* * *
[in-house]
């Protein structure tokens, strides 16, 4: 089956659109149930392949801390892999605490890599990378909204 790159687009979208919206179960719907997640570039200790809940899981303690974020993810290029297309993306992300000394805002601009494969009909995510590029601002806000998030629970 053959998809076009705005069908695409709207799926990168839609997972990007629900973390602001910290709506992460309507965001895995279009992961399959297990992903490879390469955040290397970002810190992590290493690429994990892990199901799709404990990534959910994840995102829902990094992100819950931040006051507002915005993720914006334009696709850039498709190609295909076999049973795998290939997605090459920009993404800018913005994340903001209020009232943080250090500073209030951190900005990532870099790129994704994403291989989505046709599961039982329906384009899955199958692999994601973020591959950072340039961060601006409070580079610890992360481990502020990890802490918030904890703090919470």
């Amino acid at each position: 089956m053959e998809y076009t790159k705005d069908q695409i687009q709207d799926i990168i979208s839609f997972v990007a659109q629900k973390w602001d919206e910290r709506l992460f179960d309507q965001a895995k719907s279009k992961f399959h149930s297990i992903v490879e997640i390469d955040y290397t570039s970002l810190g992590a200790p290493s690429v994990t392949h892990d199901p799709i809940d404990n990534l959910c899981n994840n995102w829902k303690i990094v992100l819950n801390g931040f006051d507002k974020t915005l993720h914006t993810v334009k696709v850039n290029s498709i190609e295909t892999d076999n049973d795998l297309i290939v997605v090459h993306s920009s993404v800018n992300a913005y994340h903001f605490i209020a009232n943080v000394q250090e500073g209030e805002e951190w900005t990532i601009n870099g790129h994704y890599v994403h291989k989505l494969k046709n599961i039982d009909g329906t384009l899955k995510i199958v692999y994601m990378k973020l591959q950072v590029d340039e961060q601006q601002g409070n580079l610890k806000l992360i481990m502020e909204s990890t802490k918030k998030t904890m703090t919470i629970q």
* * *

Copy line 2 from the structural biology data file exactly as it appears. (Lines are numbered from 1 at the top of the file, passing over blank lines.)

């Protein structure tokens, strides 16, 4: 089956659109149930392949801390892999605490890599990378909204 790159687009979208919206179960719907997640570039200790809940899981303690974020993810290029297309993306992300000394805002601009494969009909995510590029601002806000998030629970 053959998809076009705005069908695409709207799926990168839609997972990007629900973390602001910290709506992460309507965001895995279009992961399959297990992903490879390469955040290397970002810190992590290493690429994990892990199901799709404990990534959910994840995102829902990094992100819950931040006051507002915005993720914006334009696709850039498709190609295909076999049973795998290939997605090459920009993404800018913005994340903001209020009232943080250090500073209030951190900005990532870099790129994704994403291989989505046709599961039982329906384009899955199958692999994601973020591959950072340039961060601006409070580079610890992360481990502020990890802490918030904890703090919470």